Normal pattern of expression of MSH-2 (nuclear pos Normal pattern of expression of MSH-2 (nuclear positivity) in a sebaceous carcinoma from a patient with Muir-Torre syndrome (see also MSH-6).
Significant loss of MSH-6 expression in this sebac Significant loss of MSH-6 expression in this sebaceous carcinoma in a patient with Muir-Torre syndrome.

To illustrate the relative frequency of internal malignancy, in a recent study, 19 out of 85 patients with sebaceous neoplasm had visceral malignancies, of which, 41% were genitourinary. Thirty patients had colonic adenomas and polyps. Ten of the 17 patients with internal malignancy and tissue available (59%) had immunohistochemical loss of MMR expression in their sebaceous neoplasms or somatic MMR mutation.[39]


See Procedures.



Medical Care

Oral isotretinoin can possibly prevent some of the neoplasms in persons with Muir-Torre syndrome (MTS).[40] A dosage of as much as 0.8 mg/kg/d may be effective. Graefe et al[41] note in a case report that the combination of interferon with retinoids may be of promise to prevent cutaneous tumor development in persons with MTS. They used interferon (interferon alfa-2a) SC 3 X 106 U 3 times/wk in combination with 50 mg isotretinoin daily and topical isotretinoin gel. Targeted immunotherapy is evolving.[42]

Surgical Care

Benign sebaceous tumors and keratoacanthomas can be conservatively treated with excision or cryotherapy. Sebaceous carcinoma should be excised completely and followed-up for detection of possible metastases.

Long-Term Monitoring

Patients with Muir-Torre syndrome should have regular complete examinations, particularly of the gastrointestinal and genitourinary tracts.[43] An annual colonoscopy beginning at age 25 years is desirable because of the high frequency of proximal colorectal cancer. Follow-up care for recurrence or metastasis is mandatory.



Medication Summary

The goals of pharmacotherapy for Muir-Torre syndrome (MTS) are to prevent development of neoplasms, reduce morbidity, and prevent complications.


Class Summary

These agents regulate cell growth and proliferation. They may prevent some of the neoplasms in MTS.

Isotretinoin (Amnesteem, Claravis, Myorisan, Absorica)

Isotretinoin is an oral agent that treats serious dermatologic conditions. It is a synthetic 13-cis isomer of naturally occurring tretinoin (trans- retinoic acid). Both agents are structurally related to vitamin A.

A US Food and Drug Administration–mandated registry is now in place for all individuals prescribing, dispensing, or taking isotretinoin. For more information on this registry, see iPLEDGE. This registry aims to further decrease the risk of pregnancy and other unwanted and potentially dangerous adverse effects during a course of isotretinoin therapy.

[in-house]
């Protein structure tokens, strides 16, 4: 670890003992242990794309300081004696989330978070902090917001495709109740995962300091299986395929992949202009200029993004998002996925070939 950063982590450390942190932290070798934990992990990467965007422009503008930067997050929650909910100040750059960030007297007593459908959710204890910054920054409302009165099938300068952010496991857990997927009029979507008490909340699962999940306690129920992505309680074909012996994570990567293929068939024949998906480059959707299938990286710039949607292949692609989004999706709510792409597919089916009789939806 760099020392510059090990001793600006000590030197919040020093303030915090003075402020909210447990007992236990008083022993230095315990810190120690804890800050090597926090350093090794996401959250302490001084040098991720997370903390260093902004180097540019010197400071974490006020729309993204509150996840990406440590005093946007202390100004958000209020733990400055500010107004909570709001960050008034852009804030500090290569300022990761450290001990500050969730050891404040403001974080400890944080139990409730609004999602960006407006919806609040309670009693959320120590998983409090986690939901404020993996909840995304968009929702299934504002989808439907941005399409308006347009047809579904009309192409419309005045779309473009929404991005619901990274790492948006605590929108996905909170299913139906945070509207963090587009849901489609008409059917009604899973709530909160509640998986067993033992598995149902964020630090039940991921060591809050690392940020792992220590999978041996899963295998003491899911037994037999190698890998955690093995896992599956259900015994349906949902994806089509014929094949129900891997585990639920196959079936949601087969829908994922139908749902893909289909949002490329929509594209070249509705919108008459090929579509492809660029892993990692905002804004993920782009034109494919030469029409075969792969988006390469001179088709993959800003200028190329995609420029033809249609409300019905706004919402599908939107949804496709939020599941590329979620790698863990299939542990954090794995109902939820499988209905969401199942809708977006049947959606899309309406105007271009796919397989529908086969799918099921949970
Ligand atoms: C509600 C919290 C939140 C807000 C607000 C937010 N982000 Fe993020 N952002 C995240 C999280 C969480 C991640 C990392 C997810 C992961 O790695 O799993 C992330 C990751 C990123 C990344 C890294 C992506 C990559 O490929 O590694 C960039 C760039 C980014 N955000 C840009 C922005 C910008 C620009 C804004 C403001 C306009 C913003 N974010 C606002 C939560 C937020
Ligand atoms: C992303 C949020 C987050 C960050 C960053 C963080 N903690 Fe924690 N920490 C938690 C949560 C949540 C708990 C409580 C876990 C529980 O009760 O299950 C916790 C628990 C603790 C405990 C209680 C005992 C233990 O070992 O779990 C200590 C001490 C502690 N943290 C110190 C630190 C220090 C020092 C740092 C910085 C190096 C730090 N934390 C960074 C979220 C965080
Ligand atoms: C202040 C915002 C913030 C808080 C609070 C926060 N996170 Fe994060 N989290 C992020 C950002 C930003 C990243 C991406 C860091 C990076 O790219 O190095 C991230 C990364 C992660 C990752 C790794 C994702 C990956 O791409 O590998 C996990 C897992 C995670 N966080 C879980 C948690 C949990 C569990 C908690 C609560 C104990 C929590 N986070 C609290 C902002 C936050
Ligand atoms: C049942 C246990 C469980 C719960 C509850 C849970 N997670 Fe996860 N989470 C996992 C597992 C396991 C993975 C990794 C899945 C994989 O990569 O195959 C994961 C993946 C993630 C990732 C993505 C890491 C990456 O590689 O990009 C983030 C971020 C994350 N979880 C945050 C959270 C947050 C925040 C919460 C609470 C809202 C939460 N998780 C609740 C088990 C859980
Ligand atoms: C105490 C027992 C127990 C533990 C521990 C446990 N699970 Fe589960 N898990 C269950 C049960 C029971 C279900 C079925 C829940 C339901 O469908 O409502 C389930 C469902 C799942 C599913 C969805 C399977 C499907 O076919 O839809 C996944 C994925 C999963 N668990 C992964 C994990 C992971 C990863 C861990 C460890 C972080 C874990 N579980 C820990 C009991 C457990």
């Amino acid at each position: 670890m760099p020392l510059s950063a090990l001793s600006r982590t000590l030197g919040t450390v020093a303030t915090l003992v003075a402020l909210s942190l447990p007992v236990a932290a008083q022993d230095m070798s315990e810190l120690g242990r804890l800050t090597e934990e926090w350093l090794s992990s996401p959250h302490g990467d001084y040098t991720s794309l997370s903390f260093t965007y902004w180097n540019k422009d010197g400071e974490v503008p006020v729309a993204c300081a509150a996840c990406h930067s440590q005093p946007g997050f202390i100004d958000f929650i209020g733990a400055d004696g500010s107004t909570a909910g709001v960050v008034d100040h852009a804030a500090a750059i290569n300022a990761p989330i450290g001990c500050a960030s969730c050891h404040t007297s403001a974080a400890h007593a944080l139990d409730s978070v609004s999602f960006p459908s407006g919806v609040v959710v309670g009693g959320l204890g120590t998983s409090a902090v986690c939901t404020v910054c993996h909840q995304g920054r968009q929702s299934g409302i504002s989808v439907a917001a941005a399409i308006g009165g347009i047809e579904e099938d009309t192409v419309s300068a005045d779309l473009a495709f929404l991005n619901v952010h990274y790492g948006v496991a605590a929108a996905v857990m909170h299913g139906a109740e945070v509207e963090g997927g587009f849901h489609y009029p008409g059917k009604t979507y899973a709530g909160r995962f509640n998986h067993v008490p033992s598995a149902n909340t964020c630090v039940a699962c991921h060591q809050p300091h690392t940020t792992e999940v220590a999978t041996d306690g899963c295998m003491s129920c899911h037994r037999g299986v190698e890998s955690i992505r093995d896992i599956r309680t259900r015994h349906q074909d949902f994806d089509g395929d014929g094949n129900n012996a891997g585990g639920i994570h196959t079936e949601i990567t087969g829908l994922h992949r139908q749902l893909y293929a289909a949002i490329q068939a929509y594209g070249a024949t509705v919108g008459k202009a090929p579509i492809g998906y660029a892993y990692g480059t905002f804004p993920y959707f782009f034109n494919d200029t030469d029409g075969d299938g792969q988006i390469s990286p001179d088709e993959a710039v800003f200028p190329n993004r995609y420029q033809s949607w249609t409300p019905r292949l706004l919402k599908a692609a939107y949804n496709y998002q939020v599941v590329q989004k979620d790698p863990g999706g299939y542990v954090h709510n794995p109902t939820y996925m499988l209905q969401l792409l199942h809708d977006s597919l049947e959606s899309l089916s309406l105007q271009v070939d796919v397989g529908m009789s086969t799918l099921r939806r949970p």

Questions & Answers


What is Muir-Torre syndrome?

What is the pathophysiology of Muir-Torre syndrome?

What causes Muir-Torre syndrome?

What is the prevalence of Muir-Torre syndrome?

What are the sexual predilections of Muir-Torre syndrome?

Which age groups have the highest prevalence of Muir-Torre syndrome?

What is the prognosis of Muir-Torre syndrome?

What is included in patient education about Muir-Torre syndrome?


Which clinical history findings are characteristic of Muir-Torre syndrome?

What are the diagnostic criteria for Muir-Torre syndrome?

Which physical findings indicate Muir-Torre syndrome?


Which conditions should be included in the differential diagnoses of Muir-Torre syndrome?

What are the differential diagnoses for Muir-Torre Syndrome?


What is the role of lab testing in the workup of Muir-Torre syndrome?

What is the role of imaging studies in the workup of Muir-Torre syndrome?

What is the role of sentinel lymph node assessment in the diagnosis of Muir-Torre syndrome?

Which histologic findings are characteristic of sebaceous adenoma in Muir-Torre syndrome?

Which histologic findings are characteristic of sebaceous epithelioma in Muir-Torre syndrome?

Which histologic findings are characteristic of sebaceous carcinoma in Muir-Torre syndrome?

Which histologic findings are characteristic of keratoacanthoma in Muir-Torre syndrome?

Which histologic finding in Muir-Torre syndrome is similar to Paget disease?

Which histologic findings are characteristic of sebaceous neoplasms in Muir-Torre syndrome?


How is Muir-Torre syndrome treated?

What is the role of surgery in the treatment of Muir-Torre syndrome?

What is included in long-term monitoring of patients with Muir-Torre syndrome?


What are the goals of drug treatment for Muir-Torre syndrome?

Which medications in the drug class Retinoids are used in the treatment of Muir-Torre Syndrome?